Friday, June 12, 2015

The Curious Case of Rachel Dolezal

By now you've probably heard about Rachel Dolezal, a prominent civil rights activist who happens to be white. Of course that is hardly news worthy, except for the fact that she misrepresented herself as being black. The interesting part is that she is mixed, and her heritage consists of Czech, Swedish, German, and Native American. Allegedly Native American is a small percentage but let's ignore all that right now and get back to the main issue,which is outrage over the fact that Ms. Dolezal identified herself as mixed-raced (including black) in the past. Is this real outrage or just uncomfortableness?

To be honest, personally I have zero outrage on the whole matter. If someone wants to identify as black and spend their life dedicated to promoting and furthering black causes and agendas, I have zero complaints. Now it would be different if someone "misappropriated" a culture to capitalize on a certain advantage but the current facts do not support that here. She's not someone pretending to be Native-American in order to open a casino or any unethical thing like that. I feel like black women have voiced the most outrage on the matter, which makes sense because they feel like their identity is being threatened here. Historically, they have been trivialized by mainstream media, while simultaneously having aspects of their identity misappropriated. That is a very legitimate gripe, I just don't think it applies here. I'm also aware that as a man, my perspective is different, so I understand how black women may feel exploited. I read a tweet that mentioned because of colorism, Rachel Dolezal gained an advantage in the job force by being a fairer complexion African-American. I found that a bit amusing because there's no way that being a lighter complexion black woman could trump putting white and identifying as being white as far as employment opportunities go. Don't over-think this by making up unsubstantiated advantages she may have had. Someone could easily play devil's advocate and counter that with disadvantages, especially if they don't have to actually have happened. Basically don't try to create a reason for being offended. Either you are or aren't based on real information.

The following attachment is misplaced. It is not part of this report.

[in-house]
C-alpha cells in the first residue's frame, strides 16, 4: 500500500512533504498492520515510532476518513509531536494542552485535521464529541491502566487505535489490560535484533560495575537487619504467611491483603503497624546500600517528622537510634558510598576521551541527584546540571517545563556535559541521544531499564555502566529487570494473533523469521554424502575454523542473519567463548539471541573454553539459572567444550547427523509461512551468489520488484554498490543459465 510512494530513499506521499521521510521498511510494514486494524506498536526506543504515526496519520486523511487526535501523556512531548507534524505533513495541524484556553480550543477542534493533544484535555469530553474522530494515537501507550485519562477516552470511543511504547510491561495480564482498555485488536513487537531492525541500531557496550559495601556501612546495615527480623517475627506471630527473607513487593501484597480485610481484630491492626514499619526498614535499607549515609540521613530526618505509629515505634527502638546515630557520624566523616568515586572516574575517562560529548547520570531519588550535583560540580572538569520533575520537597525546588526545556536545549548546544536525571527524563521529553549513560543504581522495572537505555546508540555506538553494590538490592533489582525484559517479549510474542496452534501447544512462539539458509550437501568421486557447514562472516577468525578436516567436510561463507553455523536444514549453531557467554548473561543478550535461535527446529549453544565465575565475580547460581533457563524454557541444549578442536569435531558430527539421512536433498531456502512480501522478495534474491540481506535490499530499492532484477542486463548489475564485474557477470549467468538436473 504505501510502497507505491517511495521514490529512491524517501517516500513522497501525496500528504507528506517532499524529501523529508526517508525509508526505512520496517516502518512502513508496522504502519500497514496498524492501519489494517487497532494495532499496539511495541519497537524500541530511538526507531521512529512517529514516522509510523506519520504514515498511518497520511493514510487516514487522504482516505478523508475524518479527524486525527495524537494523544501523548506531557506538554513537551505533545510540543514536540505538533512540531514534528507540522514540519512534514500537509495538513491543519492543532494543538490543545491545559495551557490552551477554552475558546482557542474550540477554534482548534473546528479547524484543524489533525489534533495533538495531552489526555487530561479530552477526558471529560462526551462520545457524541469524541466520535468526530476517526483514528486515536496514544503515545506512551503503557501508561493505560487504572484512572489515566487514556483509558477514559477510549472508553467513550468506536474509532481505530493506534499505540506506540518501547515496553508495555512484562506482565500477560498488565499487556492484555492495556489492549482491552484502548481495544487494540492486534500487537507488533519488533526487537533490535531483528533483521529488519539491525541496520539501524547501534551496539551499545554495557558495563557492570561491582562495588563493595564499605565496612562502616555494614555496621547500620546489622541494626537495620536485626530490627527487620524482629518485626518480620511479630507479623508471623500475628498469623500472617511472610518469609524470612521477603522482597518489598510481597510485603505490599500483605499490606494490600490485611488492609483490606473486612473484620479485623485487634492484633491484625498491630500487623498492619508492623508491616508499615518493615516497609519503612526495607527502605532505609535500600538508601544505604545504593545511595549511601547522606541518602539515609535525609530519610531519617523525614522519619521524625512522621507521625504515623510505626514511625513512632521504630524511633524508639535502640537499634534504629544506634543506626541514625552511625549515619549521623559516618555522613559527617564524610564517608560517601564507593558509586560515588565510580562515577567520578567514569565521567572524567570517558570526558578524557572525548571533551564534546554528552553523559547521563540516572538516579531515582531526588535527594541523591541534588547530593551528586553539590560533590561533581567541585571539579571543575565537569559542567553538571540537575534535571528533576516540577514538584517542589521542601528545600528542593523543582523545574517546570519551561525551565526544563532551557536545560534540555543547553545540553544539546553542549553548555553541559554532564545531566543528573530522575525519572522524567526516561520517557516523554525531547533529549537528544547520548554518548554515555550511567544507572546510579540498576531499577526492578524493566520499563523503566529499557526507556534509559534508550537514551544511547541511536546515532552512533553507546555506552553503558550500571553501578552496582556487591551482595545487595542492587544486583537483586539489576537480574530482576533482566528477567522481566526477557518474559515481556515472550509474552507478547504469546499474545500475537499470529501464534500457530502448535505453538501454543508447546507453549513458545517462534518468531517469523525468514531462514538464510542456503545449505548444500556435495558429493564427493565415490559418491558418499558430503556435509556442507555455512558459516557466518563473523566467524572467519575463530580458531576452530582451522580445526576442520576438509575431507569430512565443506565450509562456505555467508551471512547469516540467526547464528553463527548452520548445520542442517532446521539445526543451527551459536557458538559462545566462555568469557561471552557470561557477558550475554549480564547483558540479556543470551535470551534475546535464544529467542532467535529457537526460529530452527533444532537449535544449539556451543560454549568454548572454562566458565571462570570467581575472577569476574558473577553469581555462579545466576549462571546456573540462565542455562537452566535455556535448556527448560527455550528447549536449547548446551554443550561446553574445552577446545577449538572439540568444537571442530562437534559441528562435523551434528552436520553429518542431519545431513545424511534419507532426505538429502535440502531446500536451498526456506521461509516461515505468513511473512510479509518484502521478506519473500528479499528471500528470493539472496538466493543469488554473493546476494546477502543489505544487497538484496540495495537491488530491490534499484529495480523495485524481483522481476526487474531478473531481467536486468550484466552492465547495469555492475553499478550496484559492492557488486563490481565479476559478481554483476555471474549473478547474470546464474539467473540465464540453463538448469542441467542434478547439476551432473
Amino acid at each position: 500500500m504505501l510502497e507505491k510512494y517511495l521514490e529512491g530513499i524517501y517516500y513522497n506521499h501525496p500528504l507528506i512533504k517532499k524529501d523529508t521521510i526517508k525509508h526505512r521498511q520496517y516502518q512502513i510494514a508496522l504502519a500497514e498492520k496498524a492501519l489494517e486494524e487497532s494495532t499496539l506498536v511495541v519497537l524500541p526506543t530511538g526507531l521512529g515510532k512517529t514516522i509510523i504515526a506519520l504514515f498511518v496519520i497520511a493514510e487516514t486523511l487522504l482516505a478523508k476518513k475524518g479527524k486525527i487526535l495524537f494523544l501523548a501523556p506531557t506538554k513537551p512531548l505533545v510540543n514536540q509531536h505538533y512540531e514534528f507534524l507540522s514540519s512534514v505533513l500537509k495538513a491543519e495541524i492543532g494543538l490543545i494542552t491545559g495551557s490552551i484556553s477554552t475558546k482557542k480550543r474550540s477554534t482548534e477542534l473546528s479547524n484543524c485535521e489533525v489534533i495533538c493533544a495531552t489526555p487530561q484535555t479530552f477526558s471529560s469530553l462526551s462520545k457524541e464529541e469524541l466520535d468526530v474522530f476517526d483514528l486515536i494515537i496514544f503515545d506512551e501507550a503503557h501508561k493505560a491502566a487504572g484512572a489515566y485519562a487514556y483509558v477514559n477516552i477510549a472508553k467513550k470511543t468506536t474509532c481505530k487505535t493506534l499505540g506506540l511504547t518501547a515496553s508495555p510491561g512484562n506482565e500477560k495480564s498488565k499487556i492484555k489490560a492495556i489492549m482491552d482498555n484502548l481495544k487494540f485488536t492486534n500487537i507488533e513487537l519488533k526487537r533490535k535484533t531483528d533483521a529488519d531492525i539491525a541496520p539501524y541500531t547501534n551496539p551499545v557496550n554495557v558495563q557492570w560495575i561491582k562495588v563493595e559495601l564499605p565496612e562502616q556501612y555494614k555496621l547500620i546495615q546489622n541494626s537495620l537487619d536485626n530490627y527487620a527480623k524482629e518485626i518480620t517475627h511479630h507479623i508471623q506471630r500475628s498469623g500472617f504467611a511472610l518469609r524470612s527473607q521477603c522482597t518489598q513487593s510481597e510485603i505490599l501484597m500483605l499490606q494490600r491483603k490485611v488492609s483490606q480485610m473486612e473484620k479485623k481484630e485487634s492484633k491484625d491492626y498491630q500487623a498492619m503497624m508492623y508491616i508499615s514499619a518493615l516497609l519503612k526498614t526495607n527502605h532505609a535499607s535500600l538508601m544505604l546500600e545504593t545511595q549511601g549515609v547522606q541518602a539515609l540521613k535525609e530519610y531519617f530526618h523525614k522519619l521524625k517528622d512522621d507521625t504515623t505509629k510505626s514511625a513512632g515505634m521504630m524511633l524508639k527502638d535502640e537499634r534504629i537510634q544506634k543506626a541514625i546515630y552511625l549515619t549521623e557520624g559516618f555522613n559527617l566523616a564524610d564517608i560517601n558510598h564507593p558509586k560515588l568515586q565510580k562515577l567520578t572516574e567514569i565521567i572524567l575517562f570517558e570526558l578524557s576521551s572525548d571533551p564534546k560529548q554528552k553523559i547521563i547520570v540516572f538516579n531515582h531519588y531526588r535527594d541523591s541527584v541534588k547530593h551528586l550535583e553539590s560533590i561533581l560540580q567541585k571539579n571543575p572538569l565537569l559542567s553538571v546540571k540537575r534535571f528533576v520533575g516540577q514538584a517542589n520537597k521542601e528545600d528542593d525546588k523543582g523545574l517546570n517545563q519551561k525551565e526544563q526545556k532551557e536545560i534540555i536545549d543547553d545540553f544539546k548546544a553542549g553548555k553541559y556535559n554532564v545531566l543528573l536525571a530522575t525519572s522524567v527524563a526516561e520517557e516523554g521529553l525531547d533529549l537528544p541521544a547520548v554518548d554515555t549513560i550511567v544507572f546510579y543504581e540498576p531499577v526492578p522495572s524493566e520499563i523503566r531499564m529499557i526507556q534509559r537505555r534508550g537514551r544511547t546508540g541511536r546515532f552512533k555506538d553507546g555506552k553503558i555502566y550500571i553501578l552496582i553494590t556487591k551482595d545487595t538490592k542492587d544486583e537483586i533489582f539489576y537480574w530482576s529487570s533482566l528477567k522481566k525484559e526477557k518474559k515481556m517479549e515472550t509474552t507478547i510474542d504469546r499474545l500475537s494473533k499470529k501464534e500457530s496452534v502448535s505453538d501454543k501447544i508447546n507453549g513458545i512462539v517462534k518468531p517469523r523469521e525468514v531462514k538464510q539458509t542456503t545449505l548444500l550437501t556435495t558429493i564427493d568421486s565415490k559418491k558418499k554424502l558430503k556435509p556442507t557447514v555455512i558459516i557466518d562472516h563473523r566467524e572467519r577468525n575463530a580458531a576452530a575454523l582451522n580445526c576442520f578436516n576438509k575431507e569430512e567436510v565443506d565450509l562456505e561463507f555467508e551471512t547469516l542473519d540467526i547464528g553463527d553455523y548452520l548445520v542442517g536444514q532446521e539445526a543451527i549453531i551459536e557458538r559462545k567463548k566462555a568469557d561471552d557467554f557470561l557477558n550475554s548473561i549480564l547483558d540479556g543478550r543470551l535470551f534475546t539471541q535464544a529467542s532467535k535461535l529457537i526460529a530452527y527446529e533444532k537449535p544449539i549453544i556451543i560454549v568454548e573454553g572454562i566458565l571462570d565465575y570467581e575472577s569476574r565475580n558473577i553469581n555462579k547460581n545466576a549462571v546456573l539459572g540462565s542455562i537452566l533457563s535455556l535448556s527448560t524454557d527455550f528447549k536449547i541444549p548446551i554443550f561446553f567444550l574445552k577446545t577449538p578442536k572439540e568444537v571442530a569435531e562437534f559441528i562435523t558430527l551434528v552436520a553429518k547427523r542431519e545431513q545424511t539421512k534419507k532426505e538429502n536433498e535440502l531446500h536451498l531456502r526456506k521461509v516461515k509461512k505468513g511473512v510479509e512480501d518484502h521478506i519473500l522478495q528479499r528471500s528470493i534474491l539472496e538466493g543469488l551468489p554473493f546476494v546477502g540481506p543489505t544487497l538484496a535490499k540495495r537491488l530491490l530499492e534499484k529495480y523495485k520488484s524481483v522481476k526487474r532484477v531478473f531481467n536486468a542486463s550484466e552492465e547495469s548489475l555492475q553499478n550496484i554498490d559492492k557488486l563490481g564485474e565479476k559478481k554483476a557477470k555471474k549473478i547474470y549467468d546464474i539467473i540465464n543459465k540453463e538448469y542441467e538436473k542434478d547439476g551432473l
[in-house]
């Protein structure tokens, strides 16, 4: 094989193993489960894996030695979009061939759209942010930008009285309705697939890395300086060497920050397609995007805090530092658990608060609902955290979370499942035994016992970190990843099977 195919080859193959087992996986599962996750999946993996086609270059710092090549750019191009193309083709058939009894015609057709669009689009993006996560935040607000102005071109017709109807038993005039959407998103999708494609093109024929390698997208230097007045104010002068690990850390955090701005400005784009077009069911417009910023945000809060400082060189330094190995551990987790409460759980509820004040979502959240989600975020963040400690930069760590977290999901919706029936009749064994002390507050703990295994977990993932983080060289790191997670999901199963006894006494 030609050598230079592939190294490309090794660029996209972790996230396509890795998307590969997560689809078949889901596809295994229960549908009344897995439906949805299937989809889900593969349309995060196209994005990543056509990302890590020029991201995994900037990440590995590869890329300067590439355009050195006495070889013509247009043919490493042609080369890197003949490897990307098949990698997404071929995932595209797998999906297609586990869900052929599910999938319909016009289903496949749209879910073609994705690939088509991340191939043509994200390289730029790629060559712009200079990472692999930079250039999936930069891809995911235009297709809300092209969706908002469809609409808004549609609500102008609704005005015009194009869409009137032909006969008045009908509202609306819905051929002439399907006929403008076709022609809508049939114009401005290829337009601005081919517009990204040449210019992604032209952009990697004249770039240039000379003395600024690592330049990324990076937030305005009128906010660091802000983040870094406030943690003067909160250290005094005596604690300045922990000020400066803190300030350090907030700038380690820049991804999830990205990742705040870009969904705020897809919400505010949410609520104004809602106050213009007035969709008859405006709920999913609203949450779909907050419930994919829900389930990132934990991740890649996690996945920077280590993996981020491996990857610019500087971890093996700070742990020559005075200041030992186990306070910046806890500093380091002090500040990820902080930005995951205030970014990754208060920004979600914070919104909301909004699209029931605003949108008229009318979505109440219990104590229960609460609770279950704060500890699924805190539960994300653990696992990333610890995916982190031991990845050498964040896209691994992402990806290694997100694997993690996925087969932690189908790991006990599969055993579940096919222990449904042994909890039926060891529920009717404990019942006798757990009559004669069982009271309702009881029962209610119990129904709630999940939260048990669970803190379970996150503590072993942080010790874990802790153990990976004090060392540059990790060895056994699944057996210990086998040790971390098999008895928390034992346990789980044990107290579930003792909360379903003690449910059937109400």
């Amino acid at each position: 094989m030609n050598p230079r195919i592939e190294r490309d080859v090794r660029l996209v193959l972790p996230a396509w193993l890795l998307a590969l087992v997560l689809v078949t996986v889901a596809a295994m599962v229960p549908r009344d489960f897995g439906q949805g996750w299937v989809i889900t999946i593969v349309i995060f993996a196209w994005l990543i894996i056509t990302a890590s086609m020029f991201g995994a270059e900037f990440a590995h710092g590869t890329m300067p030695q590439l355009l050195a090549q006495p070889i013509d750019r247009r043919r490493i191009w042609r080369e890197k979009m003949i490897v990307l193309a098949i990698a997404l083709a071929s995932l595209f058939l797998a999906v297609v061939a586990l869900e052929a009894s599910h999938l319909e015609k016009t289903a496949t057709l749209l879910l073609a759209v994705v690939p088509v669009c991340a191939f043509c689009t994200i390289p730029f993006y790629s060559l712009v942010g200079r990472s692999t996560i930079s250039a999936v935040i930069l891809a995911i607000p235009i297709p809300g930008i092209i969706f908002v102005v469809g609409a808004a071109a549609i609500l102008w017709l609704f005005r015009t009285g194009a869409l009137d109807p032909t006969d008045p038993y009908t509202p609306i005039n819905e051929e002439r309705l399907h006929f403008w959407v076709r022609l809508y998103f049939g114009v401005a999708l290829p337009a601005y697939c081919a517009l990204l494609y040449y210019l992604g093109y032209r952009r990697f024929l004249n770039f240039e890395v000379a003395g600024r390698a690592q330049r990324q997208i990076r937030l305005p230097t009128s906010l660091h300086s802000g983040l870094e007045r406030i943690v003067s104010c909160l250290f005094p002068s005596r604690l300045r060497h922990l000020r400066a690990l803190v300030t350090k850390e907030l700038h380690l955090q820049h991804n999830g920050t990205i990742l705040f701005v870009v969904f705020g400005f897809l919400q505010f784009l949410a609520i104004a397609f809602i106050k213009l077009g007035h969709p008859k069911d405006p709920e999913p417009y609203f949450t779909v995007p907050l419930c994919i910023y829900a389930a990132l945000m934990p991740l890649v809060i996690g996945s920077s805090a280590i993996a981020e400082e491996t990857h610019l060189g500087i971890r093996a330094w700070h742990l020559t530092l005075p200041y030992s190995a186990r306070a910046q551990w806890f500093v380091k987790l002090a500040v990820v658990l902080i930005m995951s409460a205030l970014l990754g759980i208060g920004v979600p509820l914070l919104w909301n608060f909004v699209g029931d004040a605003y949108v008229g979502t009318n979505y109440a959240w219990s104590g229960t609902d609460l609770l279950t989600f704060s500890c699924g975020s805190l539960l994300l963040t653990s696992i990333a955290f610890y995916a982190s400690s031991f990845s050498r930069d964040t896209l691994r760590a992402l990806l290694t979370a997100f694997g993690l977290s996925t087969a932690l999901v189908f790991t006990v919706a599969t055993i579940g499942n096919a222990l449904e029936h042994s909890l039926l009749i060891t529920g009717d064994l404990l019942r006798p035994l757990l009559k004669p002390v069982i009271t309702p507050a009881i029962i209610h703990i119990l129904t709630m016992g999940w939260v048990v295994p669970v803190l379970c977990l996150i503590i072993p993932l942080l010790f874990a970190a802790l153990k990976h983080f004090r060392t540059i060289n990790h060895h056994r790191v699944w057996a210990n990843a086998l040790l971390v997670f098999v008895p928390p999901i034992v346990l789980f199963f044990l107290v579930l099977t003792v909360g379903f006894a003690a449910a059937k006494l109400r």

Let's talk about race for a minute here. Race is a social construct, meaning that it is determined and differs based on the ideologies of each society. There is no natural world order to race. It exists however we want it to exists in our head. What about the biological aspect of race? That is also just as unclear, as genetic variation is often times higher AMONGST populations (races) than BETWEEN them. I read a story this year about mix-raced twins that are different races, because one appears white, and one appears black which is absurd to me. How can two people that share the same parental lineage be of different races. Another example is that during the Civil War, some white southerners based their right to succeed on the fact that they were a different race than northerners. While both were primarily descendants of Englishmen, the southerners claim they descended from Huguenots and Jacobites (rulers and nobles), while northerners were Puritans descended from serfs. In this example their position of power determined "race". Historically race has been used as nothing more than an instrument to promote superiority and justify discrimination.

Back to Rachel Dolezal; I'm not saying her methods were right, anytime you lie it probably isn't. But it would be contradictory to ostracize someone who has done more work for black causes than most black people.  I don't think the lie itself (as far as how she used it) was damaging per se, but with that said when you lie, you have to lie to keep up that original lie and as that multiplies it can become very damaging. I don't know if that happened or not, but I'm aware of the possibility. So why the lack of fury from me? Well because part of me can understand why she felt she needed to represent herself as black. Now before I finish this rationale, please understand that me understanding the basis of her decision does not equate to me supporting it as being right. It seems to me that very early on, Ms. Dolezal decided that she would dedicate her life to black culture. As a black person, I can say with confidence that we are not very inclusive to white people. That is mostly the result of years of mistreatment by them, but that is a subject for another day. The point is that we don't accept people often. We are even quick to exclude other blacks. Every black person is familiar with the phrase, "You're not really black because _______ (insert almost anything you can think of). We also demand constantly that our people prove their blackness and if they can't the validity of any argument they have regarding our race is null and void. It can be a bit of a hassle at times, and that's for a non-activist.